New Menu at 55&5th, The Grill - St Regis Saadiyat Island Resort, Abu Dhabi
There has been a lot of discussion around the issue of fine dining in a city that is not at the level of its sister emirate, Dubai, when it comes to setting trends and ensuring that they continue. A first glance at the new menu reveals a shift and also consolidation of sorts.The menu is certainly more inclusive and accessible, while at the same time leaving you in minimal doubt that the fine aspects will remain.
The tasting menu starts off with the Capelletti. This is a dish that shouts from the hilltops, Happiness. It is a balanced dish as the fontina cheese is offset by the wonderfully mildly sweet chestnut puree. It is quite a salty cheese, but beautifully held in check by the puree. Yellow, of course, is the colour that brings that element of joy to the dish. The chef uses truffle very judiciously, and these do not dominate the flavour.
Next up,the Foie gras au torchon is definitely one of the chef's, and has remained on the new menu, although with a variation. This is a dish where balance is really crucial. There is a tendency by chefs to over compensate for the fatty and subtle taste in foie gras by overwhelming it with a compote, for example. The foie gras tonight though, is all about balance. And I think the key to that is the portions of foie gras. It is very generous, so easy to foil the forest fruit, honey gastrique and the complex chicory marmalade. On a personal note, I will have pan seared foe gras nine out of ten times, this would be the only other time I would have it in this form. This as it is - a fantastic dish that has challenged me in my narrow world of preferences.
One of the standout aspects in this dish, as in his other dishes, is Chef de Cuisine Kreaton's attention to detail. I feel almost guilty that I am able to devour, albeit with respect and enjoyment, a dish in five minutes that would have taken him and his team so much care to prepare. Indeed a privilege. Although I am trying items featured on the new menu, I am thrilled to see that Chef has added a dish for the evening. I think restaurants often miss a trick when they strait jacket chefs to sticking too slavishly to a formula. It is his Sweetbreads & egg dish that allows me to see Chef step out of the confines of a menu and come up with a dish that wows. Unfortunately, the English language lets down the chef in the name of the dish, because it is not sweet and neither is it bread!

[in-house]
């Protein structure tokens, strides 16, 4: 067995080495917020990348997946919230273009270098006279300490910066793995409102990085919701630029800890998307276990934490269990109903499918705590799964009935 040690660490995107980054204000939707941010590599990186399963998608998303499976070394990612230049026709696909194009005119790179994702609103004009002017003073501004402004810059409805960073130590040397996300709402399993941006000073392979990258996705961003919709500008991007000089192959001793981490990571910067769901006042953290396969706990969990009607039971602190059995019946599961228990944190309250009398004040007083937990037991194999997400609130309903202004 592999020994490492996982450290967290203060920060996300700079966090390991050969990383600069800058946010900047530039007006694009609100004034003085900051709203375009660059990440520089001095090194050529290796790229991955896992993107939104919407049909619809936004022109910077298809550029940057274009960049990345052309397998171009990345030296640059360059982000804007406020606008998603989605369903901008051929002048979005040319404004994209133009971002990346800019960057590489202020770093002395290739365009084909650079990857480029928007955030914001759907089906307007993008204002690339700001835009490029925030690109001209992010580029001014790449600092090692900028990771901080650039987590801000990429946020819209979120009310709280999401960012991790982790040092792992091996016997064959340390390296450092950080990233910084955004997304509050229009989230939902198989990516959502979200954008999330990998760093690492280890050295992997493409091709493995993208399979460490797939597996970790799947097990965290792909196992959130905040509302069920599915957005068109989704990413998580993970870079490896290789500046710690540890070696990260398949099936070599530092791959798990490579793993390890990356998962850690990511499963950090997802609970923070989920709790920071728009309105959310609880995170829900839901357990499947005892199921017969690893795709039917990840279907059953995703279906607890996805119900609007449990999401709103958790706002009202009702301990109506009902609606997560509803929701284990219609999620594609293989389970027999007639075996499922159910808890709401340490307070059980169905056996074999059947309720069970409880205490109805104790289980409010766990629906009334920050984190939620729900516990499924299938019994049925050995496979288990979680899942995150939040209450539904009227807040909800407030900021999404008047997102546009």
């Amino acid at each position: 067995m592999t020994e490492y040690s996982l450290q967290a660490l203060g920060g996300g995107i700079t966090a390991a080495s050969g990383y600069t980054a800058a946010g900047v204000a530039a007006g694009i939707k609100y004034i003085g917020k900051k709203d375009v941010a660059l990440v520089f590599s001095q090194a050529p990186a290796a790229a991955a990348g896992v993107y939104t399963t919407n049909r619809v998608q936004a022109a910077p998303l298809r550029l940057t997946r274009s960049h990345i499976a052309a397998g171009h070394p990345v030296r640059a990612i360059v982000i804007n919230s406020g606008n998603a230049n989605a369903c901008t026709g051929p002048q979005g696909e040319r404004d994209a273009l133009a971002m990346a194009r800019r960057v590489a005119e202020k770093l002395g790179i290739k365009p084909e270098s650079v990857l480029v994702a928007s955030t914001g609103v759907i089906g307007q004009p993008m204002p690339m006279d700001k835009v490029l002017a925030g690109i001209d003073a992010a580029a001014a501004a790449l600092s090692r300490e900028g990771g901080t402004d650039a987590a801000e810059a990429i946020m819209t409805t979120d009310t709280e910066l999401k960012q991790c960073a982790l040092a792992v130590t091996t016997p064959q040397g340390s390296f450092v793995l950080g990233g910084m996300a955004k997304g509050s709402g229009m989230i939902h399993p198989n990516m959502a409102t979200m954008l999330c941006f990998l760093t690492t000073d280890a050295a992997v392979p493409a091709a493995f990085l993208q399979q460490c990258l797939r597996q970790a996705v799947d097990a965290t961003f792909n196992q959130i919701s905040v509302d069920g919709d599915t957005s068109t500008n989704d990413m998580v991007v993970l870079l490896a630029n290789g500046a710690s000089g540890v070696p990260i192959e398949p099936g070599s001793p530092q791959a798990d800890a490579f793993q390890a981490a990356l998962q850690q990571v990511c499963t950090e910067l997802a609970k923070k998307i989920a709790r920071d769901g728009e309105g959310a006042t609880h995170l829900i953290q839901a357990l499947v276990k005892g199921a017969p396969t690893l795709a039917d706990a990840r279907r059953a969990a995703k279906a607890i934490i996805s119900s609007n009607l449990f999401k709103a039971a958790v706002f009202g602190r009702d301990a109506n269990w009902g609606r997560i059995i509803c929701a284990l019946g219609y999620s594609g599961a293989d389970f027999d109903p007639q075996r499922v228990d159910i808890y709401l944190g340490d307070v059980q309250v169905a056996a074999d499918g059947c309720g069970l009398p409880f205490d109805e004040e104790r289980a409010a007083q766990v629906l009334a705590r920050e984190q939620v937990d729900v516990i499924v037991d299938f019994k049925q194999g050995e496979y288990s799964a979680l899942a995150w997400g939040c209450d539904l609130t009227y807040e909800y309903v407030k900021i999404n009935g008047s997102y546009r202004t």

Sweetbreads are organ meats from the thymus and pancreas, usually from veal or lamb. Nice, soft texture, accentuated by the rest of the plate - quail egg, medium, so that you get a lot of the runny yolk. La ratte potato, known for its nutty taste and smooth consistency, is the highlight of the gnocchi that too finds itself on the plate. And of course, there are white truffles which brung an aromatic intensity to the dish. Individually the dish ingredients are good, but when I have a bit of all of them at once, I can appreciate how this dish is not just about individual parts in isolation from one another - they complement one another.
Chicken is one protein that does very little to excite me, and I tend to overlook it on a menu for probably similar reasons to those of you who do the same - it tends to be dry and overcooked. Chicken breast and chicken leg sausage are brought together by very creative black truffle chicken skin. A real pleasure for me is cutting through that breast to reveal a moist texture. Overall, a surprisingly homely dish imbued a lot of flavour.